Alexander Bay (Afrikaans: Alexanderbaai) is a town in the extreme north-west of South Africa, also known as the region of Little Namaqualand. It is located on the southern bank of the Orange River mouth. It was named for Sir James Alexander, who was the first person to map the area whilst on a Royal Geographical Society expedition into Namibia in 1836. (It is mistakenly believed by many locals that it was he who first established commercial copper mining in the area.) With diamonds being discovered along the West Coast in 1925, Alexander Bay was established to service the mining industry.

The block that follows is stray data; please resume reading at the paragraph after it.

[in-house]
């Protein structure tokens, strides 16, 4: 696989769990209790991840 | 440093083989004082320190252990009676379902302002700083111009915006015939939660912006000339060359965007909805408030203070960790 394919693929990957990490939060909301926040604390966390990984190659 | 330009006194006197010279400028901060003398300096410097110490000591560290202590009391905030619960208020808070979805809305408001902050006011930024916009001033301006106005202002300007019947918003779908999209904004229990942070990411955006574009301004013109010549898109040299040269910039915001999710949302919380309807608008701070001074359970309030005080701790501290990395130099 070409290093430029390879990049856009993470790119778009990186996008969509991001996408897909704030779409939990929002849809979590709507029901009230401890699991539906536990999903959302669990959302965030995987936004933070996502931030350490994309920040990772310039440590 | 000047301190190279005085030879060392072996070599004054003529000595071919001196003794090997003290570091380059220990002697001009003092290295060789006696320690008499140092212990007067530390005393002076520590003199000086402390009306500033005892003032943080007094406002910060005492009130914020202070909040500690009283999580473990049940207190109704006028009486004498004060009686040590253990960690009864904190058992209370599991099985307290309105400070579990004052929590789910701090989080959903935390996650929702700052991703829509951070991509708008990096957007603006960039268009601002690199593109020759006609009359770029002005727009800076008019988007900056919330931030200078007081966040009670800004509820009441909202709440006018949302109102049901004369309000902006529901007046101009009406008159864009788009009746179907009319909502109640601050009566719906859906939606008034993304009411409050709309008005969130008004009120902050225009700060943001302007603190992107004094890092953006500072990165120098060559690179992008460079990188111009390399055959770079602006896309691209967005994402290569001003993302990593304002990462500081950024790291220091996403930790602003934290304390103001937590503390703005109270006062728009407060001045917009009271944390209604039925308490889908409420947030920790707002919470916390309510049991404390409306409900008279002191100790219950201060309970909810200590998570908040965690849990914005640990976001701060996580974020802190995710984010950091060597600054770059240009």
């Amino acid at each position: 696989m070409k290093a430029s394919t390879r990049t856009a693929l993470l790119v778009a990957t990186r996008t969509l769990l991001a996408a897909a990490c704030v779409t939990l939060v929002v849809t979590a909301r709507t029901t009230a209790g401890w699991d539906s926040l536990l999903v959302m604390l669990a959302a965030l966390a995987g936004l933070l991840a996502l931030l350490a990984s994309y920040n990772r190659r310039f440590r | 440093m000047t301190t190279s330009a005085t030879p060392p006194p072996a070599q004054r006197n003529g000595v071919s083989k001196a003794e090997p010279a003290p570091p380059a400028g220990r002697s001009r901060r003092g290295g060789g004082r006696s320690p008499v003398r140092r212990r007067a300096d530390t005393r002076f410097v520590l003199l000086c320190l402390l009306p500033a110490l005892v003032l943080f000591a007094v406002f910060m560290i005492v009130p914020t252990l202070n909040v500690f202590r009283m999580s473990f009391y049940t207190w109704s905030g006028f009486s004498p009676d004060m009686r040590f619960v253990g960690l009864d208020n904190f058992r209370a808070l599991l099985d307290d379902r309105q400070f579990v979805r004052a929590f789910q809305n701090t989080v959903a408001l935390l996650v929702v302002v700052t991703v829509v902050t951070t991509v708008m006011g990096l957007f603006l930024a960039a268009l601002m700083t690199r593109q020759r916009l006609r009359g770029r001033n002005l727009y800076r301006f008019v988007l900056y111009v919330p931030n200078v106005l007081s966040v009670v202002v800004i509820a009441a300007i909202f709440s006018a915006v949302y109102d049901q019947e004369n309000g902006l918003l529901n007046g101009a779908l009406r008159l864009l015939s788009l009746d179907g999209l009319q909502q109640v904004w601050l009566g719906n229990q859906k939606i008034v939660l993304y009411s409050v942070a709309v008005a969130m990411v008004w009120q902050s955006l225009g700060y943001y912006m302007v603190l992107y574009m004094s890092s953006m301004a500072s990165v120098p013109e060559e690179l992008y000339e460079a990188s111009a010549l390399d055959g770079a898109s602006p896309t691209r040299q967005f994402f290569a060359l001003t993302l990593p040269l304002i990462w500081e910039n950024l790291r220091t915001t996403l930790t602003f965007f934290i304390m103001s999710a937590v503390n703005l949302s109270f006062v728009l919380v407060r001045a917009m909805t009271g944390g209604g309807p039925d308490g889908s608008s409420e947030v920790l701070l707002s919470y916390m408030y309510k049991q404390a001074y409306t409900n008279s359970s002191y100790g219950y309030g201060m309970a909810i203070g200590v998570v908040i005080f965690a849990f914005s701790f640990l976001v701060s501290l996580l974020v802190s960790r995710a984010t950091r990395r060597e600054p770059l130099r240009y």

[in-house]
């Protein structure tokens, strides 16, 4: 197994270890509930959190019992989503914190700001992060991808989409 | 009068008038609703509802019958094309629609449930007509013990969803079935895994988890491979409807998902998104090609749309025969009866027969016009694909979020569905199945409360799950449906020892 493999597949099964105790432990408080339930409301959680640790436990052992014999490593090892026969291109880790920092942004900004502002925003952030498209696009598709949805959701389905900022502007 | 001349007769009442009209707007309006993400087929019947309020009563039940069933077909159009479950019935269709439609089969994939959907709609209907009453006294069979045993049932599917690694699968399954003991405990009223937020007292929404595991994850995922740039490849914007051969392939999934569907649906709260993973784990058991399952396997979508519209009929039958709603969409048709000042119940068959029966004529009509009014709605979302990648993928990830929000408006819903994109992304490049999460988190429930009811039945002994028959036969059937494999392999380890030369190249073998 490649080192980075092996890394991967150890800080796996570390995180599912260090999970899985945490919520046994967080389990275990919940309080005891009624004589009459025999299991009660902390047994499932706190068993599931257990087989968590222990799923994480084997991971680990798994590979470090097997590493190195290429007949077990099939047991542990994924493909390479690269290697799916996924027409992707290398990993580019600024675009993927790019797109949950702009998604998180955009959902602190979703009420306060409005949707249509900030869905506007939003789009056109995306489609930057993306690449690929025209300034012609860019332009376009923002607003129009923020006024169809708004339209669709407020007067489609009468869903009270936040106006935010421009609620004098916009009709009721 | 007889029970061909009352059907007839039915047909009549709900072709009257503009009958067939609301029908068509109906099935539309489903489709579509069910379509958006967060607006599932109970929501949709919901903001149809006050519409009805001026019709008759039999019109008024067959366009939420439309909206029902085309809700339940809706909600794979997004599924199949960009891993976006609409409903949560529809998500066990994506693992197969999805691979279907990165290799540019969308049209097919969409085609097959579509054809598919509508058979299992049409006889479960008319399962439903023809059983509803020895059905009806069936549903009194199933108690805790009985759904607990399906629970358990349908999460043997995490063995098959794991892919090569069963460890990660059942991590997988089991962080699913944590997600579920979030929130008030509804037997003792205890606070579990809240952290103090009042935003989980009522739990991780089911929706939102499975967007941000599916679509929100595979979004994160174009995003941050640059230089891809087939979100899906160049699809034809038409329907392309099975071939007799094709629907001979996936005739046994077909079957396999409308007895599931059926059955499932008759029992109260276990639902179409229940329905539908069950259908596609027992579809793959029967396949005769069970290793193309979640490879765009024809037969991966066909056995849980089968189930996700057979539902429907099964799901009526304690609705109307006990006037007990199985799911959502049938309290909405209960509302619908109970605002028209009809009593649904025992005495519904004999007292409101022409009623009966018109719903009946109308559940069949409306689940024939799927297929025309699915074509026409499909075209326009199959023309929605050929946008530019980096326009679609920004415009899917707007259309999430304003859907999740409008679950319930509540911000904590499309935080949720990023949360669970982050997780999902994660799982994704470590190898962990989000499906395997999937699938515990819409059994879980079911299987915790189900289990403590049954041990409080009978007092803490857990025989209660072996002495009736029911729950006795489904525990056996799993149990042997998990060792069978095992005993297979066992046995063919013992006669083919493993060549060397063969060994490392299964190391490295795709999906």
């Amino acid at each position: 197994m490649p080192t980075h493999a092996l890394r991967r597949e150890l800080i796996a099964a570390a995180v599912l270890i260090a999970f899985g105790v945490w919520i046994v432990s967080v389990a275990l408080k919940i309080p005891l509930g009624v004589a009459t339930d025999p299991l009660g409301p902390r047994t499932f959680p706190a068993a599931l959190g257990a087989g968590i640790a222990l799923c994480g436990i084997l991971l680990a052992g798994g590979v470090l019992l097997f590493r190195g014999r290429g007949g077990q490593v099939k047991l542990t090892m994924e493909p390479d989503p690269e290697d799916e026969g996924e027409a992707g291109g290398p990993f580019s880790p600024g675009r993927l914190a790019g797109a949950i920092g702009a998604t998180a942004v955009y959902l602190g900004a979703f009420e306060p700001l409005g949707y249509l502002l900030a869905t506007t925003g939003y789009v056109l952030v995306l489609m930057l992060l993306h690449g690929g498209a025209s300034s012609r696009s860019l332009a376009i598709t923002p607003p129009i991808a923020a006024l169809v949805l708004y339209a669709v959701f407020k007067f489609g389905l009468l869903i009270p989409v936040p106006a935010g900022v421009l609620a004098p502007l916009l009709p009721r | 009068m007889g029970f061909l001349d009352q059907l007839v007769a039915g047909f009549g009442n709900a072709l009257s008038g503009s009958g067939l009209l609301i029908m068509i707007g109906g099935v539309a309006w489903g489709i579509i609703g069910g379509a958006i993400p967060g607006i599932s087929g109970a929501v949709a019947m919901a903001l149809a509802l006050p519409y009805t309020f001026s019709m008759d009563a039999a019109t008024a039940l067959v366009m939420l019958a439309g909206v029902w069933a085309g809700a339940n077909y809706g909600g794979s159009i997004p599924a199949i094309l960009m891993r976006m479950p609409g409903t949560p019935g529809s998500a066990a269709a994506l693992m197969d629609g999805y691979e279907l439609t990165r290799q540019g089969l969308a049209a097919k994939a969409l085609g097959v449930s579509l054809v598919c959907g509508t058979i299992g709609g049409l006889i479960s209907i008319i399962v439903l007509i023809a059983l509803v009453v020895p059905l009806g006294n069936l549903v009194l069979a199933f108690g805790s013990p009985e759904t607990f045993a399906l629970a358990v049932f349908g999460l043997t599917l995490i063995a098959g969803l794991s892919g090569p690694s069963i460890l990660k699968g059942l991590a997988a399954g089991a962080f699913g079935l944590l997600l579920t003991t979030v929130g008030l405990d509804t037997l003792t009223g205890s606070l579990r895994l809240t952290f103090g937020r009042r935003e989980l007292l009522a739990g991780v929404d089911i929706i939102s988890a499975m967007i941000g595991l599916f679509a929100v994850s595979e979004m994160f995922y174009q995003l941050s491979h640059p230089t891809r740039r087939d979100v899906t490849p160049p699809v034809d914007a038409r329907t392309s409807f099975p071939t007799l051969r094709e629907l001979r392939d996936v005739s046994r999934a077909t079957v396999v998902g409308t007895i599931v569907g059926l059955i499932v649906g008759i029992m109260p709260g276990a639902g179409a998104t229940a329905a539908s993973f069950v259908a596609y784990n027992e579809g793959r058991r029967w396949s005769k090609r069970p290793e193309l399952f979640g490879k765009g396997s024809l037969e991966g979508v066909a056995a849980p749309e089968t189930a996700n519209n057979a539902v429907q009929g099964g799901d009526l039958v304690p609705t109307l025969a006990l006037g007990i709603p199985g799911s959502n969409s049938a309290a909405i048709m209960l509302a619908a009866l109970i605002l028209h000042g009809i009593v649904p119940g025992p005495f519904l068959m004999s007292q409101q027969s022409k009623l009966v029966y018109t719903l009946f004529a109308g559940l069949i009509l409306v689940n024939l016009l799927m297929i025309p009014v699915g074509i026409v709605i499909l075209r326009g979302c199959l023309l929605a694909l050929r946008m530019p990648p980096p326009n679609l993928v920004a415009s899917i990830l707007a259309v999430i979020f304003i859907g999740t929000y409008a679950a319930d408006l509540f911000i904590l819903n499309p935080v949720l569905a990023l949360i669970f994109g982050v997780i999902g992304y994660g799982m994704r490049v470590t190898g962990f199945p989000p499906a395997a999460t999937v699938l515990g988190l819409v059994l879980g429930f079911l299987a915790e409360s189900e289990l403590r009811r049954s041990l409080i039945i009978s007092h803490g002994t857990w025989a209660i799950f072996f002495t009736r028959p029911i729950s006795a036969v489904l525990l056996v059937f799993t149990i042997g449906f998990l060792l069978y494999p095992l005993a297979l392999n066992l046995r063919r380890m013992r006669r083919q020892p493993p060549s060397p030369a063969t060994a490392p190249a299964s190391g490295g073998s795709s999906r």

The town of Oranjemund lies on the northern bank of the river, which forms the international border with Namibia. The two towns are linked by the Harry Oppenheimer Bridge, named for Harry Oppenheimer in 1951.
The town is served by an airport known as the Alexander Bay Airport.